Li-Cycle is a lithium-ion battery recycling company co-founded in 2016 by Tim Johnston and Ajay Kochhar, engineers with deep experience in minerals and mining. By 2025, there will be 900,000 tons of end of life batteries that need processing in North America and Europe. Li-Cycle is ramping up capacity to meet that future demand with operations in Arizona, Alabama, New York and Ohio.There are also new headquarters opening in Switzerland and Singapore. In this episode, Austrlaian-native Tim Johnston walks us through what happens to batteries after their cells are depleted. Do they go to a giant battery junkyard? No, battery scrap material and end-of-life batteries are shredded and then recycled into materials for new batteries. Listed on the New York Stock Exchange in 2021, Li-Cycle is now valued at close to one billion dollars.#DrivingWithDunne / #ZozoGo https://twitter.com/Dunne_ZoZoGohttps://www.instagram.com/zo.zo.go/?hl=enhttps://www.linkedin.com/in/michael-dunne-a696901a/
Metis Engineering founder Joe Holdwarth got his start working on nuclear submarines. Today, he spends his days and nights finding ways to prevent thermal runaway events in electric cars. EV battery fires are rare. According to experts, fires occur just 5 times for every billion miles traveled. For internal combustion engine-powered vehicles, the number is 55. But when there is a thermal runaway event, the results can be catastrophic. A fire in one battery cell spreads quickly to hundreds of others. And because fires are fueled by chemicals, they are difficult to bring under control. Often firefighters can only let fires burn themselves out. Automakers, battery manufacturers and expert engineering companies worldwide are working to develop early warning systems that shut down the battery before a fire can begin. One such company is Metis Engineering based in Bristol, England. What is venting? And how do the sensors developed by Metis act as life-saving early warning systems? #DrivingWithDunne / #ZozoGo https://twitter.com/Dunne_ZoZoGohttps://www.instagram.com/zo.zo.go/?hl=enhttps://www.linkedin.com/in/michael-dunne-a696901a/
What does living in a surveillance state look like? Well, now we know, thanks to a brilliant new book, Surveillance State, by Wall Street Journal veteran correspondents Josh Chin and Liza Lin. With more than 25 years on the ground in the People's Republic between them, Josh and Liza give us a firsthand look into how the Chinese government controls the behavior of 1.3 billion people around the clock. There is extensive and invasive policing using all forms of advanced technologies from millions of high resolution cameras to facial, voice and even gait recognition. There is nowhere to hide in the PRC. Will China attempt to export its social controls to other countries? Is your personal data already in Chinese hands? Josh and Liza, who are now persona non grata in China, deliver a candid and accurate picture of the what may become a global trend in social control. #DrivingWithDunne / #ZozoGo https://twitter.com/Dunne_ZoZoGohttps://www.instagram.com/zo.zo.go/?hl=enhttps://www.linkedin.com/in/michael-dunne-a696901a/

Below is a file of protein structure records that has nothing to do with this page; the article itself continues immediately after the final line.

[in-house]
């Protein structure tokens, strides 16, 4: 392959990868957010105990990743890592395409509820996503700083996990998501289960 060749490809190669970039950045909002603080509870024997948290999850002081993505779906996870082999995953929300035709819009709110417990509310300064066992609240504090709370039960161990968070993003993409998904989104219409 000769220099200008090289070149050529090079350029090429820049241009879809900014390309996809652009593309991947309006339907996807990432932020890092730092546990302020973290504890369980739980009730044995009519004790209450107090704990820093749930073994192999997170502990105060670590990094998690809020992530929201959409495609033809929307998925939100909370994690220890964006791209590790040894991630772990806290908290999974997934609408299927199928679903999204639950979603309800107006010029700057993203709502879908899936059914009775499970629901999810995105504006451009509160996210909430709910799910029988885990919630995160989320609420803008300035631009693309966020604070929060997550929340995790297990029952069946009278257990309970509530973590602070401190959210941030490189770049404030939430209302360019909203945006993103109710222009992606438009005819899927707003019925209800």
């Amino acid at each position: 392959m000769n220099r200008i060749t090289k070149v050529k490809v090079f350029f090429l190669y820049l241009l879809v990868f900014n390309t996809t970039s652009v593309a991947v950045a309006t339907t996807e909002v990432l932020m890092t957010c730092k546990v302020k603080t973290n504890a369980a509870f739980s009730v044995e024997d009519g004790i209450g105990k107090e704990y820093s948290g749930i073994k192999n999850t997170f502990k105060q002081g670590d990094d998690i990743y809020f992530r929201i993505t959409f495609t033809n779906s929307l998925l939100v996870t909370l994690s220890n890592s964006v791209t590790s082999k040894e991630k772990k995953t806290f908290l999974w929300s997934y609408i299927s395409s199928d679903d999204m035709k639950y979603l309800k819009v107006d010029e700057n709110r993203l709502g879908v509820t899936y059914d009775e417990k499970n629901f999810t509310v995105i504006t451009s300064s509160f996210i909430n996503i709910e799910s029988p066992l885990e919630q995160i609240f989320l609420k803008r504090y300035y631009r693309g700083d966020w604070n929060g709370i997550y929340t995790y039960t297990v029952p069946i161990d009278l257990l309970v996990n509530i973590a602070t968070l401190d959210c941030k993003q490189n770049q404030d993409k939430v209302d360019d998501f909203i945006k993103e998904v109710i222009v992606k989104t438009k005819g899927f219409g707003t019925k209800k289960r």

Henry Sanderson witnessed the explosion in demand for cars in China while living in Shanghai and Beijing from 2007 to 2014. He found the pace and magnitude of growth alarming. Then he returned to London where he began covering minerals and commodities for the Financial Times. Soon, he realized the world was stepping to a global super cycle around the minerals that feed into batteries. Demand for critical minerals like lithium, cobalt, copper and nickel were on track to explode in line with the world's voracious appetite for electric cars. Sanderson takes us inside the complex and high-stakes world of mining, an area where companies are quietly making billions of dollars. Who will be the winners and who will be the losers in this race for supremacy in electrics, batteries, battery supply chains and minerals? Sanderson delivers an accurate and up-to-date picture of the players, the regulators and the costs of going green on the Driving With Dunne podcast. #DrivingWithDunne / #ZozoGo https://twitter.com/Dunne_ZoZoGohttps://www.instagram.com/zo.zo.go/?hl=enhttps://www.linkedin.com/in/michael-dunne-a696901a/
Lars Carlstrom is a Swedish-born entrepreneur with a gift for identifying the next big opportunity. In 2019, he co-founded Britshvolt and quickly persuaded industrialists and politicians in the UK to endorse the idea of a national champion British battery company. In 2021, Carlstrom founded Milan-based Italvolt. Earlier this year, Carlstrom announced the formation of Statevolt in Imperial Valley, California. Lars tells us he was motivated by the opportunity to introduce new technologies that will deliver cleaner air to cities. But more than anything else, Lars was inspired by the prospect of creating new jobs. His sites in the UK, Italy and America are all venues of former industrial glory which have gone dormant in recent decades. Mr Carltrom calls the move to electrification a once-in-a-hundred years phenomenon. He also says that we are in the very early stages of the transformation. #DrivingWithDunne / #ZozoGo https://twitter.com/Dunne_ZoZoGohttps://www.instagram.com/zo.zo.go/?hl=enhttps://www.linkedin.com/in/michael-dunne-a696901a/